A recent trip to Dundee to see Paul Weller at Caird Hall prompted some crucial planning with my friend India Fonda, a high-octane girl who isn’t laid-back or low-key.
India had left the pick of the venue to me before the gig, assuming maybe I had a secret address book full of great places to eat and drink in the middle of the city, the all within a strict 60 minute time limit. I wish!
Weller was at 8pm sharp and I knew he had played for two hours – so we needed ballast before the show, and we needed it fast. A few celebratory cocktails also seemed like a good idea, since it’s not every day that a musical genius comes to town, and we already knew we had prime seating right above the stage.
From our viewing area, I can now confirm that Paul Weller has no baldness and never lets a perfectly styled Modfather’s hair go anywhere, no matter how intense things get onstage.
I’m quite the opposite, I have more hair in my ears than on my head, but I have to say even my shaved head looked in danger of losing its weak cover due to the pressure to find somewhere to eat in Dundee minutes from town. large concert hall.
You would think that would be easy, right? A rare visit from a rock icon, a packed Caird Hall and loads of people wanting to eat or drink before the show. I mean, there are even two huge restaurants/bars under the Caird Hall itself, although one of them (the hopelessly besieged Brasserie Ecosse) appears to be closed, at least for the foreseeable future.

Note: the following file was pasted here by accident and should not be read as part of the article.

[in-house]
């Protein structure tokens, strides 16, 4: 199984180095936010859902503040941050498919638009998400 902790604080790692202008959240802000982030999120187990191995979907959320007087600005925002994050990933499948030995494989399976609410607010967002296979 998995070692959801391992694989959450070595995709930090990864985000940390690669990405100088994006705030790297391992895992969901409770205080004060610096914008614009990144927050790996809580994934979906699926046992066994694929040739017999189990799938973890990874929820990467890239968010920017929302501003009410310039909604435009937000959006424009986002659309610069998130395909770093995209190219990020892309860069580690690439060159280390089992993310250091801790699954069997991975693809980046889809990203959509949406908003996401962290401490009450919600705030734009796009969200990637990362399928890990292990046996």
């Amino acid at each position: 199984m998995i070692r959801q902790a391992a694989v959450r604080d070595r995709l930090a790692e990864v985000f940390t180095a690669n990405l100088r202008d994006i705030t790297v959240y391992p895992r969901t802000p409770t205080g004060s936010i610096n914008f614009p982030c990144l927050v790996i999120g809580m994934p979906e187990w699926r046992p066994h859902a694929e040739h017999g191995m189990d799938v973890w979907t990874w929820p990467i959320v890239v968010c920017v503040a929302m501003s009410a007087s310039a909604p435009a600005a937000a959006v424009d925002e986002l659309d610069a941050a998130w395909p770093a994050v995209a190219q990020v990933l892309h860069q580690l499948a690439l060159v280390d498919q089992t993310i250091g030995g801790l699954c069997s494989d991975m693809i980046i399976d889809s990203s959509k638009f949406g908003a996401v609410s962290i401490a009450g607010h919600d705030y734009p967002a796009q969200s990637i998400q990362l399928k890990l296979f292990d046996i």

The other venue under Caird Hall, the St Andrews Brewing Co, was closed on a Tuesday, as was the Italian Grill, a short walk from the Caird Hall entrance on City Square.
While I appreciate that hospitality is going through hell right now, wouldn’t you expect restaurants so close to a major music venue to consider opening on a night when so many people are in town and looking to spend their money on food and drink before a Show?
I realized that neither India nor I had been to Vandal & Co, the place that now occupies the former Castlehill restaurant site on Exchange Street for just over a year.
Vandal & Co.
And, joy of joys, they were open, and they had a table for two and a special that seemed to be based on us drinking cocktails! Happy Days!
It was great to be back in this space that I knew so well, and I have to admire the new owners for taking it over. Although I loved Castlehill, I can now see why the site sat empty for over a year after Adam Newth left.
It is a difficult site to operate due to the odd and rather cumbersome layout of the space.
As a fine dining restaurant it has succeeded in large part due to the excellence of Newth’s food, despite the rather difficult layout – now transformed into a casual dining space, it still looks odd, the L-shaped room even more exposed by a little thrown together interior.
Seating is either at tables or booths and the design is that kind of DIY aesthetic that I think is meant to feel bohemian chic for world travelers.
Metal Ikea cupboards, scraps of fabric hanging from the walls and an illuminated display of wine bottles sit arbitrarily against bare walls or surfaces painted in the colors of a Ryanair plane interior (this is not a diss about Ryanair by the way, as I used to fly with them every week and loved the visual overload of the cabin interiors, mainly because they reminded me of the Pet Shop Boys Go West video).